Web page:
We have recently demonstrated that low melting point organic salts, called ionic liquids, can be rationally designed to stabilize proteins against thermal denaturation by modulating solvent properties. By judicious choice of cation, anion, and functional groups, not only can the stabilization characteristics be tuned, but a range of physical properties, such as the pH, viscosity, and the extent of dissociation of the salt (i.e osmolality) can also be tailored to the application. We have also been able to modulate the cytotoxicity of ionic liquids by rational selection of anions. We propose to extend these exciting results to cellular applications, where many of the same features are desired in a cell stabilizing formulation. The determination and application of 'task-specific'molecular design rules will move preservation science beyond the standard trial and error approach with existing materials towards rationally designed cell protectants for specific tissue and storage requirements. Specifically we seek to:
Aim #1 : Determine the structural features and physical properties of ionic liquids that result in stabilizing associations and penetration of mammalian cell membranes.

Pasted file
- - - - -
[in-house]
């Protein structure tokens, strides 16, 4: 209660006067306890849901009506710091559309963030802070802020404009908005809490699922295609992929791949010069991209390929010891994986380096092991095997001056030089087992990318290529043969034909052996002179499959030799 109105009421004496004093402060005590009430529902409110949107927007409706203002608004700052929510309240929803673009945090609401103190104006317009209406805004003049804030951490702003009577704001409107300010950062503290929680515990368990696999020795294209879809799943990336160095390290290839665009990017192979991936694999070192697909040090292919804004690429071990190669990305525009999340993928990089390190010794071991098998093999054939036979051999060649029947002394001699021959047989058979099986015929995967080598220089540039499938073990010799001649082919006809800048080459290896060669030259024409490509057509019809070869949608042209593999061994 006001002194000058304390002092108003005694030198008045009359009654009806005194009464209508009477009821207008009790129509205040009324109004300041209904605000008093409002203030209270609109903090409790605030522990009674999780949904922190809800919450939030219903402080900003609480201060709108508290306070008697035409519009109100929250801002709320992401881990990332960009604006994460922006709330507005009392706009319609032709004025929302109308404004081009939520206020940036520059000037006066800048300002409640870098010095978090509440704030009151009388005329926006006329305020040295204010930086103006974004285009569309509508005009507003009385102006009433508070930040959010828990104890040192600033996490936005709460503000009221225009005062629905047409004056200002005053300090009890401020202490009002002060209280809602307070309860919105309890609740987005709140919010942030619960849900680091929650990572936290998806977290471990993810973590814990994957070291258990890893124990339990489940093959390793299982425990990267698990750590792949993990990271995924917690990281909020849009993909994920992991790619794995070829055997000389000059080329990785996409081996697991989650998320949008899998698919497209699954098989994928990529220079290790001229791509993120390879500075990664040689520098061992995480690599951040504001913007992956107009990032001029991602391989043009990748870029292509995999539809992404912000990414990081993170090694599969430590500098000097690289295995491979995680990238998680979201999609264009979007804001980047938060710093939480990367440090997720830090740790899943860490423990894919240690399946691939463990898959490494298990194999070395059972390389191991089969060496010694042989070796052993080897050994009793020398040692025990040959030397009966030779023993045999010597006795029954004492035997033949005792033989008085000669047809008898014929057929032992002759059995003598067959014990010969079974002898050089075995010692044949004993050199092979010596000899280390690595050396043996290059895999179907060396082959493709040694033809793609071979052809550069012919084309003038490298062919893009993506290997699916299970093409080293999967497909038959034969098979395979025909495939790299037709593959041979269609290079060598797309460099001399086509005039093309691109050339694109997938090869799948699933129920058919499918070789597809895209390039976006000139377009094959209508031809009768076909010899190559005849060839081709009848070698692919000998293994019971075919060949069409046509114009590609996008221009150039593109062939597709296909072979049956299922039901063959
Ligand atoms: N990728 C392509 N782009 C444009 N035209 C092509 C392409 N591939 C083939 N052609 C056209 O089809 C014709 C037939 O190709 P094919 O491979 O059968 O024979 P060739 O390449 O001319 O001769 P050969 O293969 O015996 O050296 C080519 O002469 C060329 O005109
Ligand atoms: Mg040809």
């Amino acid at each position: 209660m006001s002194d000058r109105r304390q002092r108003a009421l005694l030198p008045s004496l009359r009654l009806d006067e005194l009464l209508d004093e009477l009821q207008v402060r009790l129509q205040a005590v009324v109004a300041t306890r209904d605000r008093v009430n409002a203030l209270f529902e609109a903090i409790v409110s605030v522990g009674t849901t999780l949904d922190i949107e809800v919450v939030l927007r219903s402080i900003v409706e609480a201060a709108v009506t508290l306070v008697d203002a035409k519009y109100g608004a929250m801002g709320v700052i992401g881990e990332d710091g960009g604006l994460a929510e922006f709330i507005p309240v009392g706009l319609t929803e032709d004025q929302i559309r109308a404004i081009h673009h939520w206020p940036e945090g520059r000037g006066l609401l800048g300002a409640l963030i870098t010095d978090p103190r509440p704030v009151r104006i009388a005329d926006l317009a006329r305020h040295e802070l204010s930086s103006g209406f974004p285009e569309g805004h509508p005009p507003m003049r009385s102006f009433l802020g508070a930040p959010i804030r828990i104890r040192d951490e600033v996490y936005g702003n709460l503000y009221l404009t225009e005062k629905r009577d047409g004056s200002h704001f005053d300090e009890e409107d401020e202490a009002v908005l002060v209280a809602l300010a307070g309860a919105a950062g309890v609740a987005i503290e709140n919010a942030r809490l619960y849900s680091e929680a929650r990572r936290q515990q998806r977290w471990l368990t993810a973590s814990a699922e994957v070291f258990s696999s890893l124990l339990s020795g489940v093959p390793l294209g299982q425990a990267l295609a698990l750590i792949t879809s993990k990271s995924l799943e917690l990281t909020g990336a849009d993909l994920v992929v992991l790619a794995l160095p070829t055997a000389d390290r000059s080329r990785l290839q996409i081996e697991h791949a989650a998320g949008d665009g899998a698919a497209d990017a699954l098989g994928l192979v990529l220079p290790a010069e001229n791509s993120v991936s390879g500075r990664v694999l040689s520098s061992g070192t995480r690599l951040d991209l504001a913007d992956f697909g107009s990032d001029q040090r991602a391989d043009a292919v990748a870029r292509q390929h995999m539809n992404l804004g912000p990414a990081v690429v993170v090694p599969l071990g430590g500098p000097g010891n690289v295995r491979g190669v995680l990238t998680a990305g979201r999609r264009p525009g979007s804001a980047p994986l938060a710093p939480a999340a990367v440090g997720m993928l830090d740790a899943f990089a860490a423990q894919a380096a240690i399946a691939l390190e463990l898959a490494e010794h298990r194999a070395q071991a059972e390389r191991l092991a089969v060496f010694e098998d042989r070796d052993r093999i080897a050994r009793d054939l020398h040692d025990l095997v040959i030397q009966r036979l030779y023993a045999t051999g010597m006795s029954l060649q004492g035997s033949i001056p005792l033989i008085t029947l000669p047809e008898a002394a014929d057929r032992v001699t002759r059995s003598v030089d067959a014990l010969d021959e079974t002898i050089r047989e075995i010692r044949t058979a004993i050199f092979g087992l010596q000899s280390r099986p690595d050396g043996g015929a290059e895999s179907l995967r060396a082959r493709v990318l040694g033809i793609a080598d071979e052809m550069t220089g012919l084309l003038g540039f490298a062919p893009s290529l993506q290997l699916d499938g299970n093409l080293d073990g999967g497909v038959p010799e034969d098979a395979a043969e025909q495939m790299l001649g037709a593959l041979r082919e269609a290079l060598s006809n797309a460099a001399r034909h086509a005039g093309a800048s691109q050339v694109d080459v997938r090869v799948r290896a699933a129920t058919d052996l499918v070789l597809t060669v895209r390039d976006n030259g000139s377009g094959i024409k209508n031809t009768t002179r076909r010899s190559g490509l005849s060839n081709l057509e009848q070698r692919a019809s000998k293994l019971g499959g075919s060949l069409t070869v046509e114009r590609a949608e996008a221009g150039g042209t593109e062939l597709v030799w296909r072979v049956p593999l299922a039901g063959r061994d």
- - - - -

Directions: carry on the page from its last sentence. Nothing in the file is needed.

Aim #2 : Determine the thermal-physical behavior and glass-forming characteristics of biocompatible ionic liquids in composition with water and sugar-based stabilizing molecules, such as trehalose.
Aim #3 : Establish the post preservation viability and shelf-life of cells stored in ionic liquid based preservation solutions using three different preservation methods: slow-cooling, rapid-cooling, and dehydration.
Cell-based therapeutics (e.g. stem cells used to treat certain cancers) must be stored at cryogenic temperatures, which results in very high storage and transportation costs. This research seeks to reduce these costs by investigating new materials that can enable cell-based therapies to be stored at higher temperatures.
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